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The heatwave and war in Ukraine have done more for the climate than 26 years of COP.

Updated: Sep 24, 2022

The war in Ukraine will have caused tens of thousands of deaths, broken families, ruined a country, and nothing can ever justify or excuse this aggression. It will however have opened the eyes of European leaders and media. In less than a year, the subject of energy and climate change has finally gained the attention needed to radically transform our relationship with our environment, and more particularly its resources. We are finally beginning to understand that our Western way of life is based on an overabundance and exploitation and combustion of fossil fuels and other natural resources and that these are not inexhaustible. The day will come when we will have to do without them, and that day may not be so far away. This summer's particularly virulent heatwave has brought us face to face with our recklessness and irresponsibility. There is a price to pay for having considered the planet as a natural outlet for all our waste.

These two events (heatwave and war) have also raised the debate on the subject of energy transition. Faced with the cessation of oil and gas supplies from Russia, the transition models[1] presented as exemplary and virtuous by environmental groups, and blithely taken up by all the media, have shown their inadequacy, or even incapacity, to respond to the crisis. European citizens suddenly realize that their comfort - and their food - is based on a barrel of oil and gas and that it will not be so easy to do without.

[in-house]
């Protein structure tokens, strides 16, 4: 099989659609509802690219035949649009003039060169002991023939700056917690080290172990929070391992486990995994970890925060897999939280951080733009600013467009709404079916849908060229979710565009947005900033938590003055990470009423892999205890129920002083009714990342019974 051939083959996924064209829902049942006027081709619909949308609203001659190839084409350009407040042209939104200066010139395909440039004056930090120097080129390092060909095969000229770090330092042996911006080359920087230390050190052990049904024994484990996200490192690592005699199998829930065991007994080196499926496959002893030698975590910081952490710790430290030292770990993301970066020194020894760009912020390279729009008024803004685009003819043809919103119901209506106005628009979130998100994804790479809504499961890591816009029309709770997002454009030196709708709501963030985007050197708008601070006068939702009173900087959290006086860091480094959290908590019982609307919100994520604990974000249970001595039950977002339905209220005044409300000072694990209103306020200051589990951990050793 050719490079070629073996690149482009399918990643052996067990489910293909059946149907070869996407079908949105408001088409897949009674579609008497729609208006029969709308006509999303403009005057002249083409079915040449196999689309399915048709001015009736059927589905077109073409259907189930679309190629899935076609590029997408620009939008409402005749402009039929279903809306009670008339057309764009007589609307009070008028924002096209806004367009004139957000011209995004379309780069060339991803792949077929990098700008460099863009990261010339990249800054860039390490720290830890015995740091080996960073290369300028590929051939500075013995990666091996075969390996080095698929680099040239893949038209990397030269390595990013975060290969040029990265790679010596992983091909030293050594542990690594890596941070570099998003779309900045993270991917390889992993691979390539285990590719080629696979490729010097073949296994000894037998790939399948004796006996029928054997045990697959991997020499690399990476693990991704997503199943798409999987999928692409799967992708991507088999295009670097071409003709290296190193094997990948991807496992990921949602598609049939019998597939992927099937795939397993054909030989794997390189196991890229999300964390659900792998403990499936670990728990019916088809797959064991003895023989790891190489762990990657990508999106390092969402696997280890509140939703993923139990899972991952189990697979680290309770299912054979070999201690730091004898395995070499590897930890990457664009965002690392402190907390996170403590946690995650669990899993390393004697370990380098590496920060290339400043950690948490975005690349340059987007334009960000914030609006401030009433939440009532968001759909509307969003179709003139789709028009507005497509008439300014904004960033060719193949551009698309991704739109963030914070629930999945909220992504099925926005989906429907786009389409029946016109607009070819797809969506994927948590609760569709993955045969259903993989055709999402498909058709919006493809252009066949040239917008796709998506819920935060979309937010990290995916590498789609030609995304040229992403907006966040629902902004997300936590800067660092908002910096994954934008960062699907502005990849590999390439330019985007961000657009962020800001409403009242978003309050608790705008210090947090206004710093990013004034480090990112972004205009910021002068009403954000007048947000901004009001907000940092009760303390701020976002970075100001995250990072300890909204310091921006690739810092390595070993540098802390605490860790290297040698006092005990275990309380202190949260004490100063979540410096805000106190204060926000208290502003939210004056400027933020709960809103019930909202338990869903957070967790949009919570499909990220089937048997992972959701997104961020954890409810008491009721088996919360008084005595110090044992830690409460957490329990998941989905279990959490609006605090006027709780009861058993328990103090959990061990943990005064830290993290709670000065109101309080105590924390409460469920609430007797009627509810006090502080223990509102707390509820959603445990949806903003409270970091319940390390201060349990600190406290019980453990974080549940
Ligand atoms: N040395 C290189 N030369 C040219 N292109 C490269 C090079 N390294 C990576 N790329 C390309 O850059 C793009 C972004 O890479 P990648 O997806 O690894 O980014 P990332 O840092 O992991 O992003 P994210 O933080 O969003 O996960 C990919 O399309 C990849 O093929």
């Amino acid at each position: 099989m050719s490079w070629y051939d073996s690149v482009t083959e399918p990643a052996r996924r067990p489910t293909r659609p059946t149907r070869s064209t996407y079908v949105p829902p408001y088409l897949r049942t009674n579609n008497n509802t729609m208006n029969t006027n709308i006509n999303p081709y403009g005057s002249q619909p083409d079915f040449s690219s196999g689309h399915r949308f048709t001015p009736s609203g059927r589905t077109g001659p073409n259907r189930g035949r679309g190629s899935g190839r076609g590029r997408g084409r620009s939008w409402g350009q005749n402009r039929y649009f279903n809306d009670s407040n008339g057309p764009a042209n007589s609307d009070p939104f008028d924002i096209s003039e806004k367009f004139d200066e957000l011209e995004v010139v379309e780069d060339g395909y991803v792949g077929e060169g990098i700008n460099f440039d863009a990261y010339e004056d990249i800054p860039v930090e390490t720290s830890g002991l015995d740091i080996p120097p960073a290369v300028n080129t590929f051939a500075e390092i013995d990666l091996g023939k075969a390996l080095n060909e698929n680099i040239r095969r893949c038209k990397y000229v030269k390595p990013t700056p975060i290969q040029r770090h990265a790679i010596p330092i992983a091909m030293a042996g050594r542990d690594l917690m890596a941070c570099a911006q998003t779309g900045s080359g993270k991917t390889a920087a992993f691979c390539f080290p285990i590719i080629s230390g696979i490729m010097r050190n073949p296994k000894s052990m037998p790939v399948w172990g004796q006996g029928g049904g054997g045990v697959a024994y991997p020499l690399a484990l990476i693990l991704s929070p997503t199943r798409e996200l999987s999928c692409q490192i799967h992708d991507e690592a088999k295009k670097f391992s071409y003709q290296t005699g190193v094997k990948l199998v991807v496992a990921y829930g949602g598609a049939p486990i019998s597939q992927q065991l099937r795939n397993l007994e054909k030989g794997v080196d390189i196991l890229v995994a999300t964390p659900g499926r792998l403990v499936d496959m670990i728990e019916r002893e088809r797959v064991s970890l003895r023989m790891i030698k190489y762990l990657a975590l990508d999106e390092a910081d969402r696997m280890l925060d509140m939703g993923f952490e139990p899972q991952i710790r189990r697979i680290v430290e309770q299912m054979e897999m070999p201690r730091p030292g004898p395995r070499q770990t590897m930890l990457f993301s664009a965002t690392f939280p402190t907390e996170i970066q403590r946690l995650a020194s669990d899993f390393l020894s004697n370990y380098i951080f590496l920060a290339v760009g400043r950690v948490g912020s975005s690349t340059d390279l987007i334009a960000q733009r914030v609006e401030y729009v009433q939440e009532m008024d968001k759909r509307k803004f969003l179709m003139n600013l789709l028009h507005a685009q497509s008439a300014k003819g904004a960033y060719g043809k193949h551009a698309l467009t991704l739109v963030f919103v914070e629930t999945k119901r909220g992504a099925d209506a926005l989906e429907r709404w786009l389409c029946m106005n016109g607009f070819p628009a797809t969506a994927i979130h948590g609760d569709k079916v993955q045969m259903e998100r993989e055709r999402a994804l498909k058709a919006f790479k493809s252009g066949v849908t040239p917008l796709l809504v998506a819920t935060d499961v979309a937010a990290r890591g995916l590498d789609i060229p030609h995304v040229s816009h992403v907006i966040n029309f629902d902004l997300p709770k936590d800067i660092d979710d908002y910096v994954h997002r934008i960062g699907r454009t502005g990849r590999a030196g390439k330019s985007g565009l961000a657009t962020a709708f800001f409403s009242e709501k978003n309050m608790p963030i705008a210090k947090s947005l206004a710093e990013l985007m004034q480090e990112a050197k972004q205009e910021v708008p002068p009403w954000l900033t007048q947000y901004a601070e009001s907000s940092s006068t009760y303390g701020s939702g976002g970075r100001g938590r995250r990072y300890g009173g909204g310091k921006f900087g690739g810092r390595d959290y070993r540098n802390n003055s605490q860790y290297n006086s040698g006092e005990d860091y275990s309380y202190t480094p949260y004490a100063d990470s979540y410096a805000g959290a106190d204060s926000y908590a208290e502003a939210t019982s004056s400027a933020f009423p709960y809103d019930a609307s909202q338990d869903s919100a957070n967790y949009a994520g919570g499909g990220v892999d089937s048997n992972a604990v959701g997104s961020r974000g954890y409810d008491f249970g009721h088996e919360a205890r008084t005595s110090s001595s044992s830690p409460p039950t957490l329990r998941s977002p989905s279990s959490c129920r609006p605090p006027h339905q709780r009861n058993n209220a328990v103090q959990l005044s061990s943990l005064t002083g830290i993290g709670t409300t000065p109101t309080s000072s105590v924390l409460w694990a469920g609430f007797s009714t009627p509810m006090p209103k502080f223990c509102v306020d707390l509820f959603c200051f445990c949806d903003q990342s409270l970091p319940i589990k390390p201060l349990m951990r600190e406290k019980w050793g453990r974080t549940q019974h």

In a few months, the world has changed. It is amazing, even frightening, that the COVID 19 pandemic[3] , the war in Ukraine, and the recent heatwave have achieved more than 27 years of COP.

During my time at the World Business Council for Sustainable Development as Climate and Energy Director, I discovered a world where a constellation of different organisations, NGOs, think-tanks, consulting agencies, revolved around the Conference of the Parties (COP), which is the annual meeting of states to set global climate targets. I knew about the COP and the involvement of states in setting climate targets, but I had no idea how many organisations were involved in these annual masses. The Glasgow COP in 2021 brought together over 30,000 people from all over the world.

What amazed me the most when I attended these meetings was the tireless repetition of the same messages, the same recommendations, the same actions, without ever mentioning the material, social and economic feasibility. It was as if it was enough to repeat over and over again that the world would eliminate fossil fuels in the next 30 years, that almost all electricity would be produced thanks to solar and wind power, that all cars on the planet would be electric, that the use of forests to capture carbon from the atmosphere would make a significant contribution to the fight against global warming, for this to become an absolute, indisputable, undeniable truth. I soon discovered that these truths were dogma. That the mere mention of the fact that these alternatives to fossil fuels could also have negative impacts on the planet was seen as a betrayal of the cause. A difficult situation for a scientist to maintain.

For many of these pro-climate organisations, the priority is to convince large multinationals to commit to carbon neutrality roadmaps for 2050, rather than requiring these same companies to properly assess and transparently report their carbon footprint[4] . While it is welcome that in 2020 more than 1000 companies have committed to carbon neutrality by 2050, it is regrettable that only a few are able to publish a credible and comprehensive carbon footprint[5] .